related to the one described above, and more popular among
contemporary scholars, is the Dekker, Chettle, and Haughton version of
the Griselda/Tamer stories.
 
This fall I'll be taking a Topics in Shakespeare course with Gary
Taylor; this course extends beyond the Shakespeare canon in that we'll
be pairing his works with those by his contemporaries.  The dramatic
material should yield interesting discussion possibilities for the
net!
 
Lisa Broome <[log in to unmask]>
 
======================================================
 
One of my colleagues told me about the REED listserv when he read it
on a Chaucer serv.  I began my career as a medievalist, although in
recent years I have specialized in folklore, particularly the folklife
of ranching. But I still teach a medieval drama course here regularly,
and I still read an occasional paper on the topic.  My dissertation,
25 years ago, was an edited and translated collection of civic records
relating to drama in medieval York.
 
James Hoy <[log in to unmask]>
 
==========================================
 
I am a graduate student (ABD) at USC writing a dissertation on
witchcraft in early modern literature (with an emphasis) in drama.  In
particular, I focus on Cleopatra, Joan of Arc and Lady Macbeth and
various dramatic representations of these characters.
 
Holly H. Hymes <[log in to unmask]>
 
=============================================
 
I am largely interested in REED for the context within which
Shakespeare (and his colleagues?) produced his plays. I attach the
biog I wrote for the Shaksper list. I would add that I pretty much
function as an informal dramaturg to Bartlett Sher in addition to the
music and sound design.
 
Peter John Still,
practising theatre composer and sound designer
BA Hons (first class) in music, Oxford University
MA in American Studies, University of Sussex
 
I am an Oxford-educated theatre composer and sound designer, based in
Minneapolis, working every summer at the Idaho Shakespeare Festival,
and regularly with Hartford-based, ex-Guthrie, Shakespeare director,
Bartlett Sher (Twelfth Night - THe Acting Company;  Pericles - Guthrie
Lab)...
 
I am new to the inet, and desperately seeking the informed discourse
that seems to have disappeared from the print media, especially in
this country.
 
My reference points, for better or for worse: Kott, McLuhan, Laroque,
Barthes, Foucault ('Les mots et les choses'), Baudrillard  -  Brook,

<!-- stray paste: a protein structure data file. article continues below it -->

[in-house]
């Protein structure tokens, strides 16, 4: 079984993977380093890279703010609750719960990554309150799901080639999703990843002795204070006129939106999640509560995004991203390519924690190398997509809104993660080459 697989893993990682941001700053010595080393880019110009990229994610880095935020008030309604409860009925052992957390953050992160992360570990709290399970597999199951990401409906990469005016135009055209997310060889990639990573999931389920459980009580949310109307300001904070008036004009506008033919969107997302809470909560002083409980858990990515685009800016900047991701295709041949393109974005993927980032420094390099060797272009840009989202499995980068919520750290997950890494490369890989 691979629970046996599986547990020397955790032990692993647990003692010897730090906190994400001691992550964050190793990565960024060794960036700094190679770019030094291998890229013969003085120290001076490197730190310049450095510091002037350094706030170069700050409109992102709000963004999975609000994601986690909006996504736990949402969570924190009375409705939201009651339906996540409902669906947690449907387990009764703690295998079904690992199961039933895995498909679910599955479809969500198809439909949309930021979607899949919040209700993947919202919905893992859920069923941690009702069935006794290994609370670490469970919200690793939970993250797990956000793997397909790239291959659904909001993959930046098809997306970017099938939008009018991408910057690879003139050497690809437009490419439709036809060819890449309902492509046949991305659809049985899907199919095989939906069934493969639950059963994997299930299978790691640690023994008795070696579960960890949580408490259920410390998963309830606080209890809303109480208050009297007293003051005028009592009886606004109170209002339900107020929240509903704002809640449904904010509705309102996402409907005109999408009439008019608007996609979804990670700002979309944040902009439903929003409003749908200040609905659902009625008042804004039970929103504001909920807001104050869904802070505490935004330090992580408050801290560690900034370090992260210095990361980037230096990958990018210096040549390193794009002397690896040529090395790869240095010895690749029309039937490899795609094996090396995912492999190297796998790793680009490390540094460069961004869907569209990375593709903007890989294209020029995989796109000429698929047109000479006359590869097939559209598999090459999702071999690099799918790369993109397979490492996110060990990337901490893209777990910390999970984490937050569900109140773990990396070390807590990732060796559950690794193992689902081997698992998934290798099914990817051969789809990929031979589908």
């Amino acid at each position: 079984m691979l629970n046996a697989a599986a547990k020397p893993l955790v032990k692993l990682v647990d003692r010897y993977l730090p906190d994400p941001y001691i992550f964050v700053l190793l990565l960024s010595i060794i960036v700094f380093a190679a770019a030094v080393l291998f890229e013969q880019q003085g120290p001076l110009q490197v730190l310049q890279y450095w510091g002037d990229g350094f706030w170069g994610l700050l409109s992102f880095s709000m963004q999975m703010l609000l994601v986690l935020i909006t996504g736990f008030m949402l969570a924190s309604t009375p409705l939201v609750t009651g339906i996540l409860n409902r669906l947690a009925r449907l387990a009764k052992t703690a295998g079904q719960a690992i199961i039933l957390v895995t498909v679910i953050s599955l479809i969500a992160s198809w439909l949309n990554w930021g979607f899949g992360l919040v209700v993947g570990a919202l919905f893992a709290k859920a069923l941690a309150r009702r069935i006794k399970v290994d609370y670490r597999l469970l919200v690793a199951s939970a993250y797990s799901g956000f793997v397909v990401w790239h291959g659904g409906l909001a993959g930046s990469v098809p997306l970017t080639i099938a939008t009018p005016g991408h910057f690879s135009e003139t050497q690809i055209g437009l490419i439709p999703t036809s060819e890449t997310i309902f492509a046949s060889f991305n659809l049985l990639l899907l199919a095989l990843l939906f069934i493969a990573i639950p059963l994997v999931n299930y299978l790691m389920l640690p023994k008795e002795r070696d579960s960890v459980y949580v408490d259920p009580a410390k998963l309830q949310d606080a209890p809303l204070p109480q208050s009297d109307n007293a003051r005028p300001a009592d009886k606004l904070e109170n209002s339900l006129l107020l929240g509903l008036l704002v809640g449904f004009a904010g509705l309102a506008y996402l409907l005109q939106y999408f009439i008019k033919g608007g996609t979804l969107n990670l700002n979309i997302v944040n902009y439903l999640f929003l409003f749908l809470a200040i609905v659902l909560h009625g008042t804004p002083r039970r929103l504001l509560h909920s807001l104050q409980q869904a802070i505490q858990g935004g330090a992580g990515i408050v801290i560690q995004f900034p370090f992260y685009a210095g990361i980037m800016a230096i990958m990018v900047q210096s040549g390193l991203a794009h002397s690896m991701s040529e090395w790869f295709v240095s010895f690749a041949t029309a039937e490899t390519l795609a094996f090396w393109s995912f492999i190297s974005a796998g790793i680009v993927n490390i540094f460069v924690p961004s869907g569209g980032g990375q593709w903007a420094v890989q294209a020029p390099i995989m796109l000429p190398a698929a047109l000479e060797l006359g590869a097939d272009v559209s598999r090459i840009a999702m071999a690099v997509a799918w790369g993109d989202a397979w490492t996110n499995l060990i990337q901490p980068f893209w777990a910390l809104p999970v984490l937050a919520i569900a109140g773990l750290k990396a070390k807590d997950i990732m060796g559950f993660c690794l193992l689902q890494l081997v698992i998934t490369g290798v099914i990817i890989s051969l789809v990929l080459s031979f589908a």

LePage, the Trevor Nunn RSC, Ninagawa...
 
Peter John Still <[log in to unmask]>
 
=================================================
 
Thank you for your message about my interest in REED-L. I heard about
the list from a posting on FICINO, to which I also subscribe, which
gave details of a number of lists.
 
I am at present Lecturer in English Literature in the Department of
English at Waseda University, Tokyo. I teach courses in Renaissance
Poetry, English and American Poetry, and Literature and Colonialism. I
studied at University College London and at Oxford, where I took a
D.Phil., my thesis being on "George Herbert and Sacred Parody."
Besides continuing with my interests in 16th and 17th century poetry,
I have recently been looking into the depiction of early, pre-Roman
Britain in literature, including drama (e.g. _Gorboduc_, _Leir_,
Fletcher's _Bonduca_).
 
Anthony Martin
[log in to unmask]
 
===========================================
 
I am an unemployed Shakespearean and would like to join the list
through my partner's internet access. I finished my Ph.D. at the
University of Toronto in 1993, working first with Sheldon Zitner and,
when he retired, with John Astington. My dissertation was concerned
with varieties of parody in Shakespearean drama, mainly _Troilus and
Cressida_. I have been interested in REED for many years and was very
excited to see a list devoted to it. I am currently interested in how
architectural space is staged in Renaissance and Jacobean drama. Thank
you, Gail Noble  (but I think in my mail I must be addressed as "Ian
Ainsworth" -- [log in to unmask] (ian ainsworth)!)
 
====================================================
 
I am a graduate student at the University of Chicago completing a
dissertation on twelfth-century liturgical drama.  My interest in
early drama naturally extends to plays in English as well as the
corpus of Latin plays from English churches and monasteries.
 
John Marlin